Original article was published on Artificial Intelligence on Medium
Advanced traffic management: a powerful union of robotics, IoT and AI
As artificial intelligence (AI), the Internet of Things (IoT) and robotics develop, so do the ways they can help make city traffic less of a sweat.
Congestion, pollution, accidents, and imperfect infrastructure remain a problem for major cities. With the development of smaller urban areas, the same challenges become more widely spread.
Luckily, cities across the globe increasingly understand the need to invest in the latest technology to improve traffic conditions. We have seen dozens of daring initiatives from advanced development planning to dynamic management undertaken by local authorities in the past decade.
Projects that were launched as experiments as long ago as 2011 are now turning into best practices in advanced traffic management. Smart traffic lights, fully automated parking areas, and mobile device tracking have proven themselves highly efficient.
On the other hand, there are new challenges ahead, such as the growing use of autonomous vehicles, and these challenges need to be addressed now.
This article will guide you through the most advanced techniques in the aforementioned areas of improvement.
By making parking zones more efficient, municipalities can get the most out of the public spaсe, and edgy technology is gradually finding its way into this area.
If you as a driver know exactly where to go to safely drop your car off, you will easily avoid making circles around the block in search of an occasionally free slot. And when the network of devices connects meaningful data that’s then processed by AI, local authorities will be able to see patterns and use them in developing a transportation system.
Take automated valet parking. It was first introduced in 2018 by Stanley Robotics at the Lyon-Saint Exupéry Airport in France. The system creates an additional 50% of parking spaces and tangibly reduces CO2 emission levels.
If you travel by air from this airport, you can go to its website and reserve a parking spot. As you arrive, you leave your car in a box for the valet robot to pick it up and park it in a space-efficient manner. See the video below to understand how this works:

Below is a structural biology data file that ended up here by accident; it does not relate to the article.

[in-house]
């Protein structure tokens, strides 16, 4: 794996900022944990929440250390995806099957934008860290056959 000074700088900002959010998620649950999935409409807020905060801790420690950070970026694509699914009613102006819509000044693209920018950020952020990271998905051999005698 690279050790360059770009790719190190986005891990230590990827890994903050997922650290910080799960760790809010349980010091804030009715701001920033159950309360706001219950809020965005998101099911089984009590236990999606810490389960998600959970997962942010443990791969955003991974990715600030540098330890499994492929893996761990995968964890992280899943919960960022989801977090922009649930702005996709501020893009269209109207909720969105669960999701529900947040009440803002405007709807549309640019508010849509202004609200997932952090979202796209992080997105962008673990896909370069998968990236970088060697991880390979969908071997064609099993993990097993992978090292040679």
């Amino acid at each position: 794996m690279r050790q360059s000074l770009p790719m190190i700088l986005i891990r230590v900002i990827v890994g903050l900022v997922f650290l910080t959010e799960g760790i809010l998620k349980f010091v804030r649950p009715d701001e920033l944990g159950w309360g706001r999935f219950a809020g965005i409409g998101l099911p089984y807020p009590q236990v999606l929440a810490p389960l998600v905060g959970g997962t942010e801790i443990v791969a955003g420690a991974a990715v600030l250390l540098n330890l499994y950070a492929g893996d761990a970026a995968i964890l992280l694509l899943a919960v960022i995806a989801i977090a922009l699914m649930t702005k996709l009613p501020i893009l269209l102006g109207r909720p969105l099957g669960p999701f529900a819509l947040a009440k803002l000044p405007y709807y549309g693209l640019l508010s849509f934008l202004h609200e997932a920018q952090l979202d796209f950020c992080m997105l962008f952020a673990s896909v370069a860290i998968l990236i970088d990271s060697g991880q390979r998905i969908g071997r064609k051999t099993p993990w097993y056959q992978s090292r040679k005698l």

But robot-based automation can do more if you add in a system of ramps, shelves, slabs, and lifts. Connect this system to a computer, set AI to orchestrate it, and you will benefit from maximized space and happy car drivers who can book parking slots and get their cars on the fly by calling or using a mobile app.
Regardless of the robotization level of a parking area, there is one type of IoT device that alone can boost its efficiency: smart sensors. Such wireless sensors are typically mounted in the ground. They can monitor the situation at the parking lot in real-time, sending notifications to drivers when there are available slots.
There are two major alternatives to sensors: smart cameras and overhead radars/lidars. The former is cheaper but also less accurate, while the latter are much more accurate yet more expensive.
UK-based PayBySky offers a new approach to parking, making the process even more dynamic. They combine satellite vehicle positioning algorithms with a database of parking areas, including information like rules, time, and prices.
You install Skymeter, the device that makes your car visible to satellites and other connected devices around, into the OBD-II port. The system will pay for you once you’ve parked, and you are automatically charged on a quarterly basis.
And if you choose to park in a spot that’s illegal or obstructs traffic, the system will alert you.
Traffic light systems play a huge role in city infrastructure. Countries across the world have long worked on making them more reliable and manageable to reduce casualties and generally improve their citizens’ quality of life. This is where a combination of IoT and AI can make a big difference.
In 2018, a partnership of the city of Dallas and Ericsson resulted in the real-time adjustment of traffic signals at hundreds of intersections. They also used this system to prioritize buses on the road by targeted greenlight timing.
The authorities in Vienna announced the roll-out of a smart traffic light system in 2019. It was preceded by a testing period during which the engineers from the Institute of Computer Graphics and Vision at Graz University of Technology trained the AI.
The system comprises 200 lights equipped with small cameras that use an AI technique, computer vision, to recognize a pedestrian’s intention to cross the street. Once the intent has been identified, the light changes to green, giving priority to the pedestrian.
In addition, these lights have their own fault monitoring system. If anything goes wrong, it reports the situation immediately. This helps reduce and, in some situations, prevent those moments of street chaos that everyone hates.